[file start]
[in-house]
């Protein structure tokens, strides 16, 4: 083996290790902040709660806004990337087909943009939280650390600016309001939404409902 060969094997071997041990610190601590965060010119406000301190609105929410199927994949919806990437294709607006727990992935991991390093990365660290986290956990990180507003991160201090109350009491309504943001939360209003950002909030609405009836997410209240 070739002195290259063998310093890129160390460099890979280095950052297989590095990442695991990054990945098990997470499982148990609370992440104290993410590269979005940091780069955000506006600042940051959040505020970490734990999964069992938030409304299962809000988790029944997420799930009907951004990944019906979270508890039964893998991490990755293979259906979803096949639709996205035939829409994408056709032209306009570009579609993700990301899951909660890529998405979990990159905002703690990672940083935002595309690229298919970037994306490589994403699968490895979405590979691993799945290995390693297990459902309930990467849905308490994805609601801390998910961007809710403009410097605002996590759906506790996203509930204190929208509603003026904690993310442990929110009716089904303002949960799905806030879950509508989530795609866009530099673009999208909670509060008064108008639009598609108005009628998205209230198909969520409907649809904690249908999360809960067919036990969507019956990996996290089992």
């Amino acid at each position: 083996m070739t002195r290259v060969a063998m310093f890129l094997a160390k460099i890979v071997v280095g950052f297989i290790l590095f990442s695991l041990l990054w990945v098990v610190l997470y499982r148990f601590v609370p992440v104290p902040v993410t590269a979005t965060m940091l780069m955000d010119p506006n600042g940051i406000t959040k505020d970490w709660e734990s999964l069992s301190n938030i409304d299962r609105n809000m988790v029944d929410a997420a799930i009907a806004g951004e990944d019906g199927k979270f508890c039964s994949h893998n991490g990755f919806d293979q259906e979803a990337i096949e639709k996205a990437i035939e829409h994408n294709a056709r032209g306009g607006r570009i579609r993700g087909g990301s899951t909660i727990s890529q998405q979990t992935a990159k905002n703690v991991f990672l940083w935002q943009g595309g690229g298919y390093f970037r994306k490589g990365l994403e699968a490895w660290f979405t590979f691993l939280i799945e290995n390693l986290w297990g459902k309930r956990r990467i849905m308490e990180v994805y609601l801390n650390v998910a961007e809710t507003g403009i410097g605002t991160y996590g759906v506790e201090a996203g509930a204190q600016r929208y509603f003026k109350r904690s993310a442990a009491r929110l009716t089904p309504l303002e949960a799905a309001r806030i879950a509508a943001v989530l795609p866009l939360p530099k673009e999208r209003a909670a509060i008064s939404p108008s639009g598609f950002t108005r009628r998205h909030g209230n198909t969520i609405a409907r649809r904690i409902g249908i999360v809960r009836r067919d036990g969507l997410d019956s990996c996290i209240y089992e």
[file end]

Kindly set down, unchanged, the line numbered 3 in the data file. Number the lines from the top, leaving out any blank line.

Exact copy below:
């Amino acid at each position: 083996m070739t002195r290259v060969a063998m310093f890129l094997a160390k460099i890979v071997v280095g950052f297989i290790l590095f990442s695991l041990l990054w990945v098990v610190l997470y499982r148990f601590v609370p992440v104290p902040v993410t590269a979005t965060m940091l780069m955000d010119p506006n600042g940051i406000t959040k505020d970490w709660e734990s999964l069992s301190n938030i409304d299962r609105n809000m988790v029944d929410a997420a799930i009907a806004g951004e990944d019906g199927k979270f508890c039964s994949h893998n991490g990755f919806d293979q259906e979803a990337i096949e639709k996205a990437i035939e829409h994408n294709a056709r032209g306009g607006r570009i579609r993700g087909g990301s899951t909660i727990s890529q998405q979990t992935a990159k905002n703690v991991f990672l940083w935002q943009g595309g690229g298919y390093f970037r994306k490589g990365l994403e699968a490895w660290f979405t590979f691993l939280i799945e290995n390693l986290w297990g459902k309930r956990r990467i849905m308490e990180v994805y609601l801390n650390v998910a961007e809710t507003g403009i410097g605002t991160y996590g759906v506790e201090a996203g509930a204190q600016r929208y509603f003026k109350r904690s993310a442990a009491r929110l009716t089904p309504l303002e949960a799905a309001r806030i879950a509508a943001v989530l795609p866009l939360p530099k673009e999208r209003a909670a509060i008064s939404p108008s639009g598609f950002t108005r009628r998205h909030g209230n198909t969520i609405a409907r649809r904690i409902g249908i999360v809960r009836r067919d036990g969507l997410d019956s990996c996290i209240y089992e």